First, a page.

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  • Writer's pictureKevin

Food Advertising: Unhealthy "Health" Foods?

Do you evaluate the "health" claims of the food you eat?

We are constantly bombarded by advertisements. Constantly. But not everything we are told should be taken as fact. Since the first days of advertising, companies have been using the “Halo effect” to spin their products in a positive light, or perhaps mislead customers altogether. The Halo effect (in the food/supplement industry) is when a company markets their product so there is a direct association with something else, something very positive or healthy. Many people would equate this to lying, while others claim it is just simple misdirection. For example, buying something because it is labeled Vegan, Whole-Grain, Organic, or All-Natural does not mean it is healthy. The same goes for any other product: Just because you bought it at your local farmer’s market or organic grocery store does not mean it is good for you.

A study published in the Journal of Consumer Research found that individuals who ate at what is commonly perceived as a “healthy” fast food restaurant (like subway) were much more likely to underestimate the amount of calories they consumed (by an average of 151 calories!) when compared to individuals who ate at a “regular” fast food restaurant. But that’s not all. Those who ate a perceived “healthy” fast food entrée were much more likely to get extras, desserts, and calorie containing drinks when compared to those who ate a perceived “unhealthy” entrée. When all the extra calories were added up, the total could double the number of calories from just the entrée alone. The crazy thing to note was that this occurred regardless of whether the individual was well-educated regarding general nutrition or knew next to nothing about nutrition. The researchers concluded: “As a result, meals ordered from “healthy” restaurants can unknowingly contain more calories than meals ordered from “unhealthy” restaurants.” Food quality is very important, but Calorie quantity is equally important, if not more important.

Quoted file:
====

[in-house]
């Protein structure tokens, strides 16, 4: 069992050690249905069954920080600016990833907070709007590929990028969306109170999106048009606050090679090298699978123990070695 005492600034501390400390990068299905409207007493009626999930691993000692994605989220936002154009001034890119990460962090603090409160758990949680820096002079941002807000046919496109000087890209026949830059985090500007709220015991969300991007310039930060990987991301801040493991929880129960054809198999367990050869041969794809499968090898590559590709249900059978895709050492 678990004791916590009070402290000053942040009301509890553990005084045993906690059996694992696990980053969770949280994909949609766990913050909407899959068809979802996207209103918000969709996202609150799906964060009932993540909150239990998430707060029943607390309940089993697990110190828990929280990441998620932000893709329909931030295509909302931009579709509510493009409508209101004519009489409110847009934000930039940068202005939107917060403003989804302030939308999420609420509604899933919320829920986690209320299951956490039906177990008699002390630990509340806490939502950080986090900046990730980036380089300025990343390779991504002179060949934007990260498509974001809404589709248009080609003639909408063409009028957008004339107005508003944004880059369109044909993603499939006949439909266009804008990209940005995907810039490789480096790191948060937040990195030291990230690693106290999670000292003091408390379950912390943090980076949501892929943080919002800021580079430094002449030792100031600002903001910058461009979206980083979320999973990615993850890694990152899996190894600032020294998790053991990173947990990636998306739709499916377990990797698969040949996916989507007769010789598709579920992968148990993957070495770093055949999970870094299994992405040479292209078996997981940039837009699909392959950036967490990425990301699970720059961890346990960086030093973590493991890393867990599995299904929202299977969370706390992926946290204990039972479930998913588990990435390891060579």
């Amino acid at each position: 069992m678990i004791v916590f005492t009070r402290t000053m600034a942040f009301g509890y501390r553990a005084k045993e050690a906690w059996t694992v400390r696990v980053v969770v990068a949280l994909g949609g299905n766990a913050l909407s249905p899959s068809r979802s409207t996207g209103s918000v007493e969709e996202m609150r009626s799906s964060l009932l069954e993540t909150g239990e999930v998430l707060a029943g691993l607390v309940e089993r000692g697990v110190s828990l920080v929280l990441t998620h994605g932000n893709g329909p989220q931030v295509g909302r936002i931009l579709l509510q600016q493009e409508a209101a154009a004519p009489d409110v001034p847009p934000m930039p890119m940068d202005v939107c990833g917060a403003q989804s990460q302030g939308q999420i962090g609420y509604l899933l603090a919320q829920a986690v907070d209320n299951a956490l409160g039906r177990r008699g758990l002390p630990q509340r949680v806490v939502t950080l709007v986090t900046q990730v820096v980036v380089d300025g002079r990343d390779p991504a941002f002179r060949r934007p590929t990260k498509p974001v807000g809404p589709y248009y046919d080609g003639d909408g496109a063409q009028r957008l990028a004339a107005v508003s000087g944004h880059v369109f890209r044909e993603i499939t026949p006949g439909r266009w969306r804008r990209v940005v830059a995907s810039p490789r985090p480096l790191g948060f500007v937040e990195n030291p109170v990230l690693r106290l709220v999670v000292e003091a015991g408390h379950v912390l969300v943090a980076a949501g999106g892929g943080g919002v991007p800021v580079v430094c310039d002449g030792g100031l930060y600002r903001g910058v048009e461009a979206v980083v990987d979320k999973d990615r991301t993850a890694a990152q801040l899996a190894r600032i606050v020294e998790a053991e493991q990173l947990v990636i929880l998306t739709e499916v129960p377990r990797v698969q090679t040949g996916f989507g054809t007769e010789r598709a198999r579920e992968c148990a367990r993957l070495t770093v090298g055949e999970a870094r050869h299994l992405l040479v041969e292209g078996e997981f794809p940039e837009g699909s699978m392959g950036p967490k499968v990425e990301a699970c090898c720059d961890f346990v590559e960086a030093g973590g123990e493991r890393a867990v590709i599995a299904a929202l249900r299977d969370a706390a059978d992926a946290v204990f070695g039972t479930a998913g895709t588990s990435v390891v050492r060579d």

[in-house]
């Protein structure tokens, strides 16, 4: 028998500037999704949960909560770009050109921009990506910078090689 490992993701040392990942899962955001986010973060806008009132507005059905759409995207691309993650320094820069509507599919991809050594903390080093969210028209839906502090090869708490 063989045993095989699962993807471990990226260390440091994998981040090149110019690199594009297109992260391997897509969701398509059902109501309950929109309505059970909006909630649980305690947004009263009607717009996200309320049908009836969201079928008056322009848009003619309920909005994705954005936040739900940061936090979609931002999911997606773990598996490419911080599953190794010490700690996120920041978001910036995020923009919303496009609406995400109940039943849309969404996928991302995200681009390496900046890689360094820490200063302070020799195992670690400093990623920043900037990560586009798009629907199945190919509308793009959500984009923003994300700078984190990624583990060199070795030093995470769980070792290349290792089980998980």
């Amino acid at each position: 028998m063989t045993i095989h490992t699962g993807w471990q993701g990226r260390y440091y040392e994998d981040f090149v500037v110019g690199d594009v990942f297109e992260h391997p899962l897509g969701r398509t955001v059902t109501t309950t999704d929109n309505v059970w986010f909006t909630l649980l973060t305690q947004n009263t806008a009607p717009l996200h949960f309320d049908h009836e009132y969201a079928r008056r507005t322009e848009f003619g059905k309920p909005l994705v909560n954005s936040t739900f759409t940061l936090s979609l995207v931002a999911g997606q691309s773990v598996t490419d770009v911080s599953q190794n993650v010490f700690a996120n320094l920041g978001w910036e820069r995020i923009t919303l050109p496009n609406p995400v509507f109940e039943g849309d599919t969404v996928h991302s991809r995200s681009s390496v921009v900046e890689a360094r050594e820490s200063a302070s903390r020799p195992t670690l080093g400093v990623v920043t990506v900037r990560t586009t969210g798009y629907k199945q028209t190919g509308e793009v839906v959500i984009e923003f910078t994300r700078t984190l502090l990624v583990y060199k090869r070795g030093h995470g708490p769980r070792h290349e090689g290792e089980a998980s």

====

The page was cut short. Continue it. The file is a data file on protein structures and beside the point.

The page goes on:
So how can you go take the road less traveled and beat the halo effect? Here are some helpful hints.

· Do not assume that a product does not contain carbohydrates because it says “no sugar”.

· Fruit juice is not the same as whole fruit. Fruit juice is usually just sugar and water. The same goes for “fruit snacks.”

· Granola and trail mix can contain a ton of sugar and fat. Check the nutrition facts.

· “Organic” does not mean less fat or fewer calories when compared to “non-organic”.

· Multi-grain or insert-number-here-grain breads are not necessarily high in fiber.

· “Sugar” goes by many, many, many other names. Familiarize yourself with the main ones. High fructose corn syrup, agave nectar, and barley malt are just a few.

· Some “fruit on the bottom” style yogurt contains more sugar than a regular sized candy bar.

There it is, folks. Don’t fall for the halo effect! I know it’s rampant because I still have friends tell me the chocolate cake they scarf down is “healthy” because they get it from a gluten free bakery. Regardless of what the label reads or what the advertisement says, it is important to “do your homework” to check the ingredients. Check to see if/how the food is processed, and how it compares it to other brands or alternatives.

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